The Center for Florida History collection tells the story of Florida’s historical and cultural development from prehistoric to the present – complete with interactive features. Centered around a 13-foot tall skeleton of a Giant Ground Sloth which was excavated in 1975 in a fossil site called the Daytona Bone Bed. This huge vegetarian could have weighed three to five tons and eaten a daily ration of 300 pounds of plants abundant in the area.

Here is the largest permanent Cuban Art Collection in the world outside of Cuba. It contains rare 18th, 19th, and early 20th century maps, documents, lithographs, paintings, furniture, sculpture, and ceramics arranged chronologically. Rare photographs help establish a sense of time and place.

The Root family; Cocoa-Cola, funded their family fortune, has also amassed one of the most historically important anthologies of the American soft drink, Coca-Cola. The collection includes just about every conceivable item relating to bottling, advertising, and consumption of Coca-Cola.

The Root’s collection also includes an impressive array of decorative arts, china, silverware, and glasses collected from 85 of the nation’s railroads, hotels, and restaurants. Two actual railroad cars are displayed in this permanent collection.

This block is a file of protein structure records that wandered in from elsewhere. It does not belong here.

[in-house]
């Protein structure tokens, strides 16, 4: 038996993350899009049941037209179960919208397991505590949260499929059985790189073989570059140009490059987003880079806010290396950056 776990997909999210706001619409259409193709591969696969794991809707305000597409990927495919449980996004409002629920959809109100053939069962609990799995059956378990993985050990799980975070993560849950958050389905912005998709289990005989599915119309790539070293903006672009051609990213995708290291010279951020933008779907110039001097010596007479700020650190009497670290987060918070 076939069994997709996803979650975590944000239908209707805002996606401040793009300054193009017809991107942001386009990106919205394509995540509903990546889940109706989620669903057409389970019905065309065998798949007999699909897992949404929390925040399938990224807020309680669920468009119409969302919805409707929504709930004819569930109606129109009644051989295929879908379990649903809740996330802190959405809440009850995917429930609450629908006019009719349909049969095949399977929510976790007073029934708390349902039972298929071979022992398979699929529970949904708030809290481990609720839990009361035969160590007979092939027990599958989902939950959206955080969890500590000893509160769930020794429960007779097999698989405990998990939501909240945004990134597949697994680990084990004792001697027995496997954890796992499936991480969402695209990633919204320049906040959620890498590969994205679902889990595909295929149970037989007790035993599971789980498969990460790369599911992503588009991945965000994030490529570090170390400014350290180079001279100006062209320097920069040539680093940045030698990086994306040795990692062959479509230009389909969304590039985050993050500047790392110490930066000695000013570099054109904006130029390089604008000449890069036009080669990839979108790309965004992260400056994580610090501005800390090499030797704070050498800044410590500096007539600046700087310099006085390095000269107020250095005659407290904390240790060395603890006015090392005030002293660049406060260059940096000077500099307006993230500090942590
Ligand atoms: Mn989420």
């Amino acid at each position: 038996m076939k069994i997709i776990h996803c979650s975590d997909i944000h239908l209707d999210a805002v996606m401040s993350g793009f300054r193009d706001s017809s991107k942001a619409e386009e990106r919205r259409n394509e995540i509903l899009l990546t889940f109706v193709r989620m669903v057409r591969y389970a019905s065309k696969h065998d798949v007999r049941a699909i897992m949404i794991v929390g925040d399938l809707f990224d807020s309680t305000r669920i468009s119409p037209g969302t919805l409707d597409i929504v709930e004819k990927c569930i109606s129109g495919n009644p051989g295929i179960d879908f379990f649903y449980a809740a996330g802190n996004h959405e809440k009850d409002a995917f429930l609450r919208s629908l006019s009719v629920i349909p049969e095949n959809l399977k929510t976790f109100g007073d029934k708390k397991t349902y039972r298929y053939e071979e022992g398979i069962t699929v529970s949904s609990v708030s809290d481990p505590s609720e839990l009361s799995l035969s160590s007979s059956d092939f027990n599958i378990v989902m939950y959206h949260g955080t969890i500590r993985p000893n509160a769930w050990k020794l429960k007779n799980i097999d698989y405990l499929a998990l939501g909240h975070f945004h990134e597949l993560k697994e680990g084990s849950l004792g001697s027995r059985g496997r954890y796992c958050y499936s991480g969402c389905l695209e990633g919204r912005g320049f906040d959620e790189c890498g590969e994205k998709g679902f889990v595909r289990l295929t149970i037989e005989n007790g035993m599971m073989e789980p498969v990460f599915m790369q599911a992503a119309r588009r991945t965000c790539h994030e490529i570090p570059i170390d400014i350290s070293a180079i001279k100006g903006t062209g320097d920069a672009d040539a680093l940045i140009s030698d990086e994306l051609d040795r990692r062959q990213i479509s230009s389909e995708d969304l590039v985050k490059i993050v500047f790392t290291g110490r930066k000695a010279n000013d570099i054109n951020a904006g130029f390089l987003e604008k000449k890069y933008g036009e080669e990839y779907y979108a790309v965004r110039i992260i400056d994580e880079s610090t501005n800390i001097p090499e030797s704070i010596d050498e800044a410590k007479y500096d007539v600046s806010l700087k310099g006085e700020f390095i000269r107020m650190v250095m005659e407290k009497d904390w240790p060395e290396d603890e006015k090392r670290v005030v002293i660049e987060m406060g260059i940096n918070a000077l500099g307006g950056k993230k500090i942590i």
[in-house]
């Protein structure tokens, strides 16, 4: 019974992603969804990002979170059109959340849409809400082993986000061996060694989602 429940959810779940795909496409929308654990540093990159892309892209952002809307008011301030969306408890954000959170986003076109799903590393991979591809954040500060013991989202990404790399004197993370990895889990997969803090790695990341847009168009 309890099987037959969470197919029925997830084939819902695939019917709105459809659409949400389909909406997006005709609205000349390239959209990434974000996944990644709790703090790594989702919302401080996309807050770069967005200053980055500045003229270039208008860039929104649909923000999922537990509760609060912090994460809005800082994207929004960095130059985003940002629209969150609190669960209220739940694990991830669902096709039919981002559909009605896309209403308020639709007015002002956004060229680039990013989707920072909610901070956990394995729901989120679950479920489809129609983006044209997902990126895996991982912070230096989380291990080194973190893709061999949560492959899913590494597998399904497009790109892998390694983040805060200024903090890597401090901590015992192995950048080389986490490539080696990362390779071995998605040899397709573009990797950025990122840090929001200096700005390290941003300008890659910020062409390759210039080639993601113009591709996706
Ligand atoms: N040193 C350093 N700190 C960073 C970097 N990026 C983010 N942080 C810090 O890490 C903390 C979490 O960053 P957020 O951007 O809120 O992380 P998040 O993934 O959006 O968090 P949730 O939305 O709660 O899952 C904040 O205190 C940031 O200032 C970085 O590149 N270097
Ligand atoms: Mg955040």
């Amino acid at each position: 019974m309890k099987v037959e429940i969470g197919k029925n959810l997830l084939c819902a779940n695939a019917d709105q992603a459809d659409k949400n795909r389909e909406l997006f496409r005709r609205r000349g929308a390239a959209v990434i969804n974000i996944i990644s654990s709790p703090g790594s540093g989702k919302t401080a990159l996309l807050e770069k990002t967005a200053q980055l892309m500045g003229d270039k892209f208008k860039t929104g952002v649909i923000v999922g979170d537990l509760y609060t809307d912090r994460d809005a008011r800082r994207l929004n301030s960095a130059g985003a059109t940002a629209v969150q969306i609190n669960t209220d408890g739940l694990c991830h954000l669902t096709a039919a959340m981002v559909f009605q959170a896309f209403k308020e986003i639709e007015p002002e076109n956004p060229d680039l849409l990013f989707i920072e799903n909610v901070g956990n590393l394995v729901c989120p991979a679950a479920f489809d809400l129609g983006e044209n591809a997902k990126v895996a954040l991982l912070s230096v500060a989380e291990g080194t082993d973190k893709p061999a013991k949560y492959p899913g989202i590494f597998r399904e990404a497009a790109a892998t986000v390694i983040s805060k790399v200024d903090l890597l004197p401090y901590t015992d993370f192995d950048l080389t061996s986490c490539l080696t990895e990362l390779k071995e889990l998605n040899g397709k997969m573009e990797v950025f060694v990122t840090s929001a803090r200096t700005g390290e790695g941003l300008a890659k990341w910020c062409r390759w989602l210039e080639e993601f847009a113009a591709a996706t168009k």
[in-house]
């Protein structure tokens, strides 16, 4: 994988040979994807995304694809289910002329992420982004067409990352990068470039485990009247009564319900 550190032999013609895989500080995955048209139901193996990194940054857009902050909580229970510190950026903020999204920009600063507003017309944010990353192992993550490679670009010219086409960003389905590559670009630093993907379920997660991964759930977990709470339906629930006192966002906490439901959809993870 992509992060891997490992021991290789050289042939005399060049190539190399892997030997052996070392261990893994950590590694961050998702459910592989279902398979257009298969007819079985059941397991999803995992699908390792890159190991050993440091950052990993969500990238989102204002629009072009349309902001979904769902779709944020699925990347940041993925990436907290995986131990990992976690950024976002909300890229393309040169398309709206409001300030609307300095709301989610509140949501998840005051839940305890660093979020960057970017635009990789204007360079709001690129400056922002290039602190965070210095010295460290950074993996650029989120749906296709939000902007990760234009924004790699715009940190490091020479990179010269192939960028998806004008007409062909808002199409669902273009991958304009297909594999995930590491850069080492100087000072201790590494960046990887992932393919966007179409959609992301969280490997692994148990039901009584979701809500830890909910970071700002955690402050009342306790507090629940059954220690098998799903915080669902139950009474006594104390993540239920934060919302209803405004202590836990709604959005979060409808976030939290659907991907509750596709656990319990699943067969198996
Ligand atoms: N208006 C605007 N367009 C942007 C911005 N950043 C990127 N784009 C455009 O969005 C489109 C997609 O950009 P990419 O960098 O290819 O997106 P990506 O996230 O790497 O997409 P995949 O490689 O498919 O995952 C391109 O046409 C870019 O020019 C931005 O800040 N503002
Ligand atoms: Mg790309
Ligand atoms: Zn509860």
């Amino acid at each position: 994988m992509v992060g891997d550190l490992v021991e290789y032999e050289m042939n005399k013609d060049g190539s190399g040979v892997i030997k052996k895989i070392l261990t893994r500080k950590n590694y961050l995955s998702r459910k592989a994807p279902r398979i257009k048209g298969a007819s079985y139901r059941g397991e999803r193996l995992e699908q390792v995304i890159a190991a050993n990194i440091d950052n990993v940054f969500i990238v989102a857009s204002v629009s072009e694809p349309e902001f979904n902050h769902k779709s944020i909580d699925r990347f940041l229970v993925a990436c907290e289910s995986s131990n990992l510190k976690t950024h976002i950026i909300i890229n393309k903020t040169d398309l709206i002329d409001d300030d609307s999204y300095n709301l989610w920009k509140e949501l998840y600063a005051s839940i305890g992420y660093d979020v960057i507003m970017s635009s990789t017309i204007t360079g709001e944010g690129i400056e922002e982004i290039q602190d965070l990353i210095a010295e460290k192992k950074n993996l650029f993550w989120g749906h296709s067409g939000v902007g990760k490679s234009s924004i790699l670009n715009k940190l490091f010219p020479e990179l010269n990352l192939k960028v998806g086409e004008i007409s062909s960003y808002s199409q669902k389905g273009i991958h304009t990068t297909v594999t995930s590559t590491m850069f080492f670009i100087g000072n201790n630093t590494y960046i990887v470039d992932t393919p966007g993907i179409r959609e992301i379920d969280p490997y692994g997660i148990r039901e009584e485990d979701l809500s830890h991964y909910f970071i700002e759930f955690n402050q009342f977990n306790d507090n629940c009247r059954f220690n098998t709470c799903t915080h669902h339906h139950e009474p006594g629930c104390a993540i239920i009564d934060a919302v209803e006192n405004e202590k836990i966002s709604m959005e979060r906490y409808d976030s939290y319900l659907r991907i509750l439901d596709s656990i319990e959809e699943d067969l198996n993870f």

The Root family’s collection is not only interesting, it brings back a lot of memories. This is an astounding display of more than 800 Teddy Bears, ranging from seven feet tall to only a few inches in height. Each Teddy Bear represents a different time period or theme, and portrays everyday scenes such as a “Teddy Bear Wedding”, complete with bridesmaids, groomsmen, and a minister.

There are still lots of other fun things to do in Daytona Beach. You can spend an hour or two at the Ponce de Leon Inlet Lighthouse, and climb to the top if you wish. It’s the tallest lighthouse in Florida.

Not far from the lighthouse is the Inlet Harbor Marina & Restaurant. The seafood is fabulous. There is a lot of freshly caught fish on the menu. It’s a nice place for lunch or dinner (they have sunset specials if seated by 6 p.m.) with a lovely waterfront view. You can dine inside or on the riverfront outdoor deck all quite casual. A live band playing on the outdoor deck added to the festive Caribbean-like setting.

Greyhound racing is also another exciting attraction in the area. They race at the Daytona Beach Kennel Club. Children are welcome with a parent or guardian.

For more information on Daytona Beach, call toll-free at 1-800-854-1234 or